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Helping Kids Cope with COVID

We all thought by now COVID-19 would be nothing more than a bad memory. We all thought we’d only be saying the word “mask” at Halloween. And I, for one, never thought I’d still be standing six feet away from the person in front of me at the grocery store. I truly believed by now, we’d be home free. But with recent surge, thanks to the Delta variant, we’re still in the grips of COVID-19.

If you know any kids who have headed back to school, I’m sure they’ve complained to you about having to wear masks and not being able to hug their friends on the first day. It’s upsetting. The situation is hard for all kids, but it’s especially difficult for children who are hard of hearing. Imagine trying to understand someone who is six feet away and talking through a mask. Masks dampen sound, and they eliminate facial cues and prevent lip reading. These are the elements hard-of-hearing children rely on to understand verbal instructions and to communicate effectively. 

Added to that, hard of hearing kids who did virtual learning last school year may find it difficult to transition to a physical classroom. They may no longer have access to closed captioning or other hearing technology paired to their computer. And, there will be more background noise in the classroom, from other students, air conditioning units, etc.

So what’s to be done? If you are the parent of a hard-of-hearing child or know one, you can play a role in his/her success in school. Here are some suggestions from the American Speech-Language Hearing Association on how to help.

Advocate for classroom technology. There are technologies that can improve the listening environment. Classroom audio distribution systems, or CADS, involve the teacher wearing a microphone that distributes speech evenly throughout the room. This will benefit not only children who are hard of hearing but all students. The use of such technology can be written into a child’s individualized education program (IEP) or 504 plan.

Talk to school staff about enhancing teaching strategies. Teachers may not be aware of how difficult it is for hard-of-hearing kids to understand speech through masks and with social distancing. Suggest they do things like wearing a clear mask; talking while facing the class, rather than talking while writing on the board; providing written instructions to supplement verbal instructions; and double-checking with the student to ensure he/she is understanding the concepts being taught.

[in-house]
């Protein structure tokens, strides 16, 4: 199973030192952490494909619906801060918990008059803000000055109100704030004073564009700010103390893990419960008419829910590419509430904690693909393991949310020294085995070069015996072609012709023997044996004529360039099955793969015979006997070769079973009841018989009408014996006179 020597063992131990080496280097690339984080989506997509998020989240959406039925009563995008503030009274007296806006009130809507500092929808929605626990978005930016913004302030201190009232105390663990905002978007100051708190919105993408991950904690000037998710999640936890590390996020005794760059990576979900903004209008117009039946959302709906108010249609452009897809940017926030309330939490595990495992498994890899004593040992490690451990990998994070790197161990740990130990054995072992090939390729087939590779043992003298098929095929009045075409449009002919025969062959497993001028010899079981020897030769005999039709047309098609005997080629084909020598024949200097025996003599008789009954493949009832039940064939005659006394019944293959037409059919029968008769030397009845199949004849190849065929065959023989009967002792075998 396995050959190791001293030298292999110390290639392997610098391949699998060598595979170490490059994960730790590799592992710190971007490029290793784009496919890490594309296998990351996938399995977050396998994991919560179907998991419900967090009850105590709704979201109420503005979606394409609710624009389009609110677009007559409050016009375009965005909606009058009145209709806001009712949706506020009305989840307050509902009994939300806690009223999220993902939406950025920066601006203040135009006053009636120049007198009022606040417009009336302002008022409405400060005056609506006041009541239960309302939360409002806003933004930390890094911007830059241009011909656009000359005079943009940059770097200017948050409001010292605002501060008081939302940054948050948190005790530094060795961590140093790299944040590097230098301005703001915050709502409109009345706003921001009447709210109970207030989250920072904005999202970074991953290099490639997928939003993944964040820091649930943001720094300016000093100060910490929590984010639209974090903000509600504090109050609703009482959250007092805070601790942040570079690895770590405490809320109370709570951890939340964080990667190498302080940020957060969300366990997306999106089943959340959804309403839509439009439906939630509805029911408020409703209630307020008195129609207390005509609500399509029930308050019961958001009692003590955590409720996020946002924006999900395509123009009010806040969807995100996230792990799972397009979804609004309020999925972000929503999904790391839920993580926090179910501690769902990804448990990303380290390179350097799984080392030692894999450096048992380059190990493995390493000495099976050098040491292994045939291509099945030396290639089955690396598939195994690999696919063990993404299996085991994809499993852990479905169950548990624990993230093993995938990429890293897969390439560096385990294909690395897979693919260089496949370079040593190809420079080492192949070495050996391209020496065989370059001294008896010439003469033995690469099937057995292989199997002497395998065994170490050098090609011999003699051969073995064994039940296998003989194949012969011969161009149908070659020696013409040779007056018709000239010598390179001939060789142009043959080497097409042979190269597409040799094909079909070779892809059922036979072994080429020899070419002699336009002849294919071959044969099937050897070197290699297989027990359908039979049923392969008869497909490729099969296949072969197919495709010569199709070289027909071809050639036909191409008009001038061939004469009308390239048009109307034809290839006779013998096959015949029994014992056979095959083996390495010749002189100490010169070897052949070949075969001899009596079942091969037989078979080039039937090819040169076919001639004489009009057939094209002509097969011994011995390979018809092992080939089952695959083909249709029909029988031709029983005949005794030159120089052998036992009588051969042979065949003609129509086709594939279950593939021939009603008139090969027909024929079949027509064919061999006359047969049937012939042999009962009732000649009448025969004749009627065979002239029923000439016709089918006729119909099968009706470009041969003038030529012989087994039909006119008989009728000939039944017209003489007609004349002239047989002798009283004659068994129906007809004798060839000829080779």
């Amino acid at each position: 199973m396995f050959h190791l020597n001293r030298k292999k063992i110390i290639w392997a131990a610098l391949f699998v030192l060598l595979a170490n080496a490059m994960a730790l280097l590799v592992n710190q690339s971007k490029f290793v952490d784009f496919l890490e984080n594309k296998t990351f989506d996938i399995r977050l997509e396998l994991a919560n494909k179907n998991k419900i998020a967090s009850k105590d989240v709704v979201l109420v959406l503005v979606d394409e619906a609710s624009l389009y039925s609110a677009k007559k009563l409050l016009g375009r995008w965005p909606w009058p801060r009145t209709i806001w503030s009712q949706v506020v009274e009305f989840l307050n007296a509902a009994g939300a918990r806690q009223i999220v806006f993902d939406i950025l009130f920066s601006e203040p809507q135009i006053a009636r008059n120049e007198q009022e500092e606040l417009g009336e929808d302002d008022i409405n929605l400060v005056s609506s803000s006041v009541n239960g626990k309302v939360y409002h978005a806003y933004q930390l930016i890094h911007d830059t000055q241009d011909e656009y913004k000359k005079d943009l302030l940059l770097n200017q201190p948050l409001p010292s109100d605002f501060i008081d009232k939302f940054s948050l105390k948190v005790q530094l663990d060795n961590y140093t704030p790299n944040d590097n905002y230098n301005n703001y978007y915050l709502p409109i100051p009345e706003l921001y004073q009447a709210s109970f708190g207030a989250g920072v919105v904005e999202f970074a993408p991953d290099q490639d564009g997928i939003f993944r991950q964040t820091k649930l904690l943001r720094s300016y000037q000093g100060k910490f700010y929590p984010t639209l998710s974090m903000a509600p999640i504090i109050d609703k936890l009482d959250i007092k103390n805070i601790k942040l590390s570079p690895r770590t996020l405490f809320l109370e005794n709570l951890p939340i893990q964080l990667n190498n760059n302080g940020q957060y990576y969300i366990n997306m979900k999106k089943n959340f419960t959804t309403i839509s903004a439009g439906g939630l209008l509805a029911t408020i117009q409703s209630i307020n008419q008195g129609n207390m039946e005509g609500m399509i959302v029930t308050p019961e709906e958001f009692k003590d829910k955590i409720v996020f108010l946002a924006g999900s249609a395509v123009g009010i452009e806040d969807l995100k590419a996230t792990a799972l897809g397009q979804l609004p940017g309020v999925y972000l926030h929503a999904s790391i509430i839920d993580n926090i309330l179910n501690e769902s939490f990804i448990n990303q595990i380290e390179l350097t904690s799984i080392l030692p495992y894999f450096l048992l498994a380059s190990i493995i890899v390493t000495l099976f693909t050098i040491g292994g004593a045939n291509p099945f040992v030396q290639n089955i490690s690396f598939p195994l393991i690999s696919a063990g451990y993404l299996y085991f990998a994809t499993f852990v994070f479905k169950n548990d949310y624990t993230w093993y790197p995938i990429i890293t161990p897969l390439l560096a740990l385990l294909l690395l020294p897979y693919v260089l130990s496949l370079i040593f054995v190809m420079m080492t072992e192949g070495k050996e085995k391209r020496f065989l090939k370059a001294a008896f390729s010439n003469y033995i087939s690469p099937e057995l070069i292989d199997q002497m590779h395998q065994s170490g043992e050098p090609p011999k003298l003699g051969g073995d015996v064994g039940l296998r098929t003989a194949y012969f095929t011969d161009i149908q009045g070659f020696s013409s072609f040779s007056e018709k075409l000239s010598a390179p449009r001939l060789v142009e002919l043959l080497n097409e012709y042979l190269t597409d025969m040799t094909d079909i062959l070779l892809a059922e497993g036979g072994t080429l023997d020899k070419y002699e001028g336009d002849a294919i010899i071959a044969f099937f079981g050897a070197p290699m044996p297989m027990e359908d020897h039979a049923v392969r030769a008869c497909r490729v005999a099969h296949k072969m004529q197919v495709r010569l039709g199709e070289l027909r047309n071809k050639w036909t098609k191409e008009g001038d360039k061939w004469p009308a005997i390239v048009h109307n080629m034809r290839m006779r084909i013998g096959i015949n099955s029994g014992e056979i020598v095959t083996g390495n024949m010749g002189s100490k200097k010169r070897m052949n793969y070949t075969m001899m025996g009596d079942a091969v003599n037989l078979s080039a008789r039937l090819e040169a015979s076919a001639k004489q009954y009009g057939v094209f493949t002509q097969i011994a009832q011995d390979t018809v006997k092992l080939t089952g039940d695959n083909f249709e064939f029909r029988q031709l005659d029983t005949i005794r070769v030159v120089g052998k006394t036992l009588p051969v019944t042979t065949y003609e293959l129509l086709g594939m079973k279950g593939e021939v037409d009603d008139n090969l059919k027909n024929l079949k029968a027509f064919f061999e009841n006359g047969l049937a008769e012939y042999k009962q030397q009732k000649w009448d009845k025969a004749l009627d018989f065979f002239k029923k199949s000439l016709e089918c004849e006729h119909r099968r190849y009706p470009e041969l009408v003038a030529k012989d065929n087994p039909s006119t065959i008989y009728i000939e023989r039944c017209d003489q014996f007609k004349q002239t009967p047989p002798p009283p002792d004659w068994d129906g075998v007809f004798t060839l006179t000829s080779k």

Consult your school’s educational audiologist. These professionals can help teachers arrange classrooms for maximum effective communication, and they can provide guidance on technological solutions, such as microphones or captioning. They can also provide input on a student’s IEP or 504 plan. IEP/504 plan coordinators should be able to put you in touch with your school’s educational audiologist.

Help children successfully wear masks. Wearing a mask along with a hearing aid or a cochlear implant can be tricky and uncomfortable. Have the child practice taking his/her mask off and on, which will be necessary during lunch or at other times of the day. Choose a mask for the child that ties in the back if he/she can tie it. You can also use a button extender to attach the mask behind the head instead of behind the ears. You can also opt for hearing aid clips, retainers or cords to prevent losing a hearing aid if it comes off when the child removes his/her mask. You can find plenty of options from online retailers.

Encourage the child to speak up if he/she can’t hear. Practice ways that the child can ask a teacher or other staff member to repeat themselves. Provide the exact vocabulary that a child can use to ask for help. If the child isn’t comfortable asking, you may be able to work with the teacher to develop a non-verbal signal that the child can use if he/she is having trouble hearing. 

Revisit your child’s IEP or 504 plan. These plans may have been adjusted last year for virtual and hybrid learning, and likely will need to be adjusted again. It’s important to include accommodations consistent with the learning environment and assess the child to determine whether he/she require any additional services that address any communication and/or social skills that were lost during virtual learning.

According to the Center for Disease Control, more than 15 percent of school-aged kids, from 6 to 19, are hard of hearing. If you can help even one child to hear more clearly in the classroom, you can be sure he/she is smiling underneath that mask. 


Claudia Hensen's Blog Series